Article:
GM Offers Incentives On Newly Introduced Pickups. Were They Priced Too High To Begin With?

gm offers incentives on newly introduced pickups were they priced too high to begin

Usually, in the U.S. pickup truck market, whichever company has the newest truck normally gets a bump in sales. While it’s hard to get Chevy guys into Fords and vice versa, about 6% of the market does shift to the most recently updated pickup because of businesses making decisions based on dollars and cents, not brand loyalty.

General Motors has the newest trucks on the block in the 2014 Chevy Silverado and GMC Sierra, but in a growing overall market GM’s pickup trucks last month saw an annual decline in sales. Some analysts say that GM priced their new pickups, a key profit generator for the company, too high. Supply issues with parts for the 5.3 liter V8 have also restricted sales. An analyst at Morgan Stanley, cited by Automotive News, also attributed the September decline to “stair step programs” for dealers and other incentives that were offered in August which pulled sales forward. Now, GM is taking the rare step of offering incentives on recently introduced vehicles, the new pickups, apparently to compete with heavily discounted trucks at Ford and Ram.

Year to year sales of GM’s full size pickup trucks were down 8% in September. The new 2014 models made up 60% of sales as they move out remaining stock of 2013 trucks, which the company says are dwindling. Overall GM sales were down 11%, attributed to slower sales of Chevrolet vehicles and a steep drop in rental-fleet delieveries.

Now GM has told dealers that for October the company will give customers $1,000 cash rebates on the 2014 Silverado, along with $500 in incentives on premium trim packages like the Texas and All Star editions. There is also a “sales manager bonus program” that gives dealers $200 when they sell particular Silverados. Kurt McNeil, GM’s vice president of U.S. sales operations, confirmed the incentives to AN.

The early production mix has favored V8 models with more expensive trim and equipment and McNeil said that sales should get better as dealers get more V6 powered trucks and less expensive option packages. Some dealers have complained that after early adopters and loyal GM truck owners bought their trucks when they first came out, the new models have become a harder sell because of the discounts at Ford and Ram.

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  • Jeff S Jeff S on Oct 06, 2013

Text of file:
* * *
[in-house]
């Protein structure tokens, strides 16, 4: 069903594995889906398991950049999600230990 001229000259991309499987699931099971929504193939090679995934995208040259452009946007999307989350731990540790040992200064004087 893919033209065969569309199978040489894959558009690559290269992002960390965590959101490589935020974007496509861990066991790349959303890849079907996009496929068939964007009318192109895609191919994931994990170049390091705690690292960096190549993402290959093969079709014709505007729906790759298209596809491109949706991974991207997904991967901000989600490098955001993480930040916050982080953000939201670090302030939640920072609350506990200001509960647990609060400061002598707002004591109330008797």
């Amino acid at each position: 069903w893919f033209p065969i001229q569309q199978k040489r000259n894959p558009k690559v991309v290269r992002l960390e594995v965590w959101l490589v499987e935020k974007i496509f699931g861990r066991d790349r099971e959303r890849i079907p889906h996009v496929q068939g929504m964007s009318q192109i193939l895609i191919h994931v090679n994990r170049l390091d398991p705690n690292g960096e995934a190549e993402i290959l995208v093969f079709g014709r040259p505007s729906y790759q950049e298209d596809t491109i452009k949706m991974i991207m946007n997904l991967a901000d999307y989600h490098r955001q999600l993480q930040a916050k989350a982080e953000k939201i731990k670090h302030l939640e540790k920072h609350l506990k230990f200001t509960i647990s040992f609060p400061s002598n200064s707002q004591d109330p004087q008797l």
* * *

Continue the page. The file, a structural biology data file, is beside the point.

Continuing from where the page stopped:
@Big Al--If GM is going to rely on Colorado/Canyon then they need to have a higher quality product priced competitively and offer the diesel as an option. Over pricing and then offering large discounts is not a sustainable practice. Price the truck fairly and offer a good quality product and stand behind the service of your product. What Highdesert Cat has said about his experiences with a Saturn is a lesson that every manufacture should learn from and not repeat. Saturn started out with a quality product and then cheapened it. GM needs to put more emphasis on quality and reliability and less emphasis in gaining back its Number 1 position from Toyota. Make a good quality and fairly priced vehicle and the customers will buy your product.

    • Big Al from Oz Big Al from Oz on Oct 07, 2013

      @Jeff S The problem with GM is a legacy of the 'Old Detroit' culture. Selling the most isn't necessarily the best. Maybe GM think if they can flood the market with their product it leaves less room for a competitor. But this will come back to bit them, like subsidisation, sooner or later it has to stop and reality will strike. Lou mentioned that the GM siblings are nothing spectacular, sort of Toyota'ish. I think even Toyota will begin a slow and gradual decline. Nothing is forever, especially the way GM is heading. The Big 3 have painted themselves into a corner in the US and are to reliant on the one style of vehicle....the full size pickup. What has maketh them will breaketh them. The US really needs to modernise it system of tariffs and barriers and match what others are doing or it will continue to import external technologies.

  • Lou_BC Lou_BC on Oct 07, 2013

    @Jeff S - I agree. GMC is in trouble with the new Sierra and Silverado if they have to offer rebates right off the start. New models tend to have rebates at the end of the year to help clear out old inventory. That would mean 2015 for the 2014's. The Colorado had better be stellar because the new 1/2 tons aren't. I do like both of the 2014 GM siblings but nothing really makes me go WOW. The 5.3 is close to the 5.0 in power, the body is a huge step up only to the GMT900's. Disc brakes in the rear isn't new. A 6.5 box crew cab isn't new either. I'd like to see minimal overlap with the GMC 1/2 tons. The high end Colorado should be comparably priced to a mid level Silverado/Sierra. I's like to see Colorado in a Raptor type package. Ram has the HD Power Wagon, Ford has the 1/2 ton Raptor, and GMC should have the small truck off-roader. The Tacoma Baja isn't extreme enough in my books to count.

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  • FreedMike Back in the '70s, the one thing keeping consumers from buying more Datsuns was styling - these guys were bringing over some of the ugliest product imaginable. Remember the F10? As hard as I try to blot that rolling aberration from my memory, it comes back. So the name change to Nissan made sense, and happened right as they started bringing over good-looking product (like the Maxima that will be featured in this series). They made a pretty clean break.
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  • TitaniumZ Of course they are starting to "sour" on the idea. That's what happens when cars start to drive better than people. Humanpilots mostly suck and make bad decisions.
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